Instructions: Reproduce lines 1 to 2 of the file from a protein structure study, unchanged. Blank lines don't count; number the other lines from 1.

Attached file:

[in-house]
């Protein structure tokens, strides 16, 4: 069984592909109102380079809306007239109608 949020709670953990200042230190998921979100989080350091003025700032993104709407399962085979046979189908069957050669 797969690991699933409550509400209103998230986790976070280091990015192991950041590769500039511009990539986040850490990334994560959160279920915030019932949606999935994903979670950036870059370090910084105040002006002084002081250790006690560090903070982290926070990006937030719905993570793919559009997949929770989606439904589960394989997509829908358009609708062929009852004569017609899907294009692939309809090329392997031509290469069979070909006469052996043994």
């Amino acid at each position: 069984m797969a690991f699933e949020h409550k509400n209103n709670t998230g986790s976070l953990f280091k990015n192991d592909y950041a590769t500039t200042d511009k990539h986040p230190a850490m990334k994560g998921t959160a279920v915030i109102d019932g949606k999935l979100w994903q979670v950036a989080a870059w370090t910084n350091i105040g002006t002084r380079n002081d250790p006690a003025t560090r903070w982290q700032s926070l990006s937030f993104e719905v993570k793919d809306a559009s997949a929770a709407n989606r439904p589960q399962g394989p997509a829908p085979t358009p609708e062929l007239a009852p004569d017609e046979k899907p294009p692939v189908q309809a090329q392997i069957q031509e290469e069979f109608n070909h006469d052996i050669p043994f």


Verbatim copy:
[in-house]
């Protein structure tokens, strides 16, 4: 069984592909109102380079809306007239109608 949020709670953990200042230190998921979100989080350091003025700032993104709407399962085979046979189908069957050669 797969690991699933409550509400209103998230986790976070280091990015192991950041590769500039511009990539986040850490990334994560959160279920915030019932949606999935994903979670950036870059370090910084105040002006002084002081250790006690560090903070982290926070990006937030719905993570793919559009997949929770989606439904589960394989997509829908358009609708062929009852004569017609899907294009692939309809090329392997031509290469069979070909006469052996043994």